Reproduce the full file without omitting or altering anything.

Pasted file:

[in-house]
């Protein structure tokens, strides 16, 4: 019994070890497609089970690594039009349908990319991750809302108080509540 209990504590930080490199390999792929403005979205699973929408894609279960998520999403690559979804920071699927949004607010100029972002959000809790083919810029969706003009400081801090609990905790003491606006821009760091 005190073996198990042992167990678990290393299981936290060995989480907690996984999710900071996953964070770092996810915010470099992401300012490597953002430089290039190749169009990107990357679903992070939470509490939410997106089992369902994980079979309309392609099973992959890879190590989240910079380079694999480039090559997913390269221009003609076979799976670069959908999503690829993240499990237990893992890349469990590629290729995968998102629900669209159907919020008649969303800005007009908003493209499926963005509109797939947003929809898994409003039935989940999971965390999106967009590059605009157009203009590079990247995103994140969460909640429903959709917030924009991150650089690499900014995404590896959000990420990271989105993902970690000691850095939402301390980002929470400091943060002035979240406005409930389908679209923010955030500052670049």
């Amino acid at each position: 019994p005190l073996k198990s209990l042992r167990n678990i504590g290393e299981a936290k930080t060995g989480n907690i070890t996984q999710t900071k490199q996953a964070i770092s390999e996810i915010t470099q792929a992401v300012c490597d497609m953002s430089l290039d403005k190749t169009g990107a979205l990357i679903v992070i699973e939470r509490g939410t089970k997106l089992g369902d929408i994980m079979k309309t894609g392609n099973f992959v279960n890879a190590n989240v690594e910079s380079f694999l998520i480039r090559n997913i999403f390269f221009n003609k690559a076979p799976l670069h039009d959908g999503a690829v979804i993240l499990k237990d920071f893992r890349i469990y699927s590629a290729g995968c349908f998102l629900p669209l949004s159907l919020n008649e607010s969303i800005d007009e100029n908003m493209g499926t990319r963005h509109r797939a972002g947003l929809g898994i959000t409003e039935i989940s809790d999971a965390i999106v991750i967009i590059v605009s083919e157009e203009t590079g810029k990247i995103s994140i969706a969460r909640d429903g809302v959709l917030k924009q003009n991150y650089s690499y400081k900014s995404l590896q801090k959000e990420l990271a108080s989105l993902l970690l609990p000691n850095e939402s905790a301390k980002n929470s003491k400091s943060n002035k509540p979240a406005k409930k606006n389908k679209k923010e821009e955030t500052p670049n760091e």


[in-house]
């Protein structure tokens, strides 16, 4: 019994070890497609089970690594039009349908990319991750809302108080509540 209990504590930080490199390999792929403005979205699973929408894609279960998520999403690559979804920071699927949004607010100029972002959000809790083919810029969706003009400081801090609990905790003491606006821009760091 005190073996198990042992167990678990290393299981936290060995989480907690996984999710900071996953964070770092996810915010470099992401300012490597953002430089290039190749169009990107990357679903992070939470509490939410997106089992369902994980079979309309392609099973992959890879190590989240910079380079694999480039090559997913390269221009003609076979799976670069959908999503690829993240499990237990893992890349469990590629290729995968998102629900669209159907919020008649969303800005007009908003493209499926963005509109797939947003929809898994409003039935989940999971965390999106967009590059605009157009203009590079990247995103994140969460909640429903959709917030924009991150650089690499900014995404590896959000990420990271989105993902970690000691850095939402301390980002929470400091943060002035979240406005409930389908679209923010955030500052670049």
């Amino acid at each position: 019994p005190l073996k198990s209990l042992r167990n678990i504590g290393e299981a936290k930080t060995g989480n907690i070890t996984q999710t900071k490199q996953a964070i770092s390999e996810i915010t470099q792929a992401v300012c490597d497609m953002s430089l290039d403005k190749t169009g990107a979205l990357i679903v992070i699973e939470r509490g939410t089970k997106l089992g369902d929408i994980m079979k309309t894609g392609n099973f992959v279960n890879a190590n989240v690594e910079s380079f694999l998520i480039r090559n997913i999403f390269f221009n003609k690559a076979p799976l670069h039009d959908g999503a690829v979804i993240l499990k237990d920071f893992r890349i469990y699927s590629a290729g995968c349908f998102l629900p669209l949004s159907l919020n008649e607010s969303i800005d007009e100029n908003m493209g499926t990319r963005h509109r797939a972002g947003l929809g898994i959000t409003e039935i989940s809790d999971a965390i999106v991750i967009i590059v605009s083919e157009e203009t590079g810029k990247i995103s994140i969706a969460r909640d429903g809302v959709l917030k924009q003009n991150y650089s690499y400081k900014s995404l590896q801090k959000e990420l990271a108080s989105l993902l970690l609990p000691n850095e939402s905790a301390k980002n929470s003491k400091s943060n002035k509540p979240a406005k409930k606006n389908k679209k923010e821009e955030t500052p670049n760091e």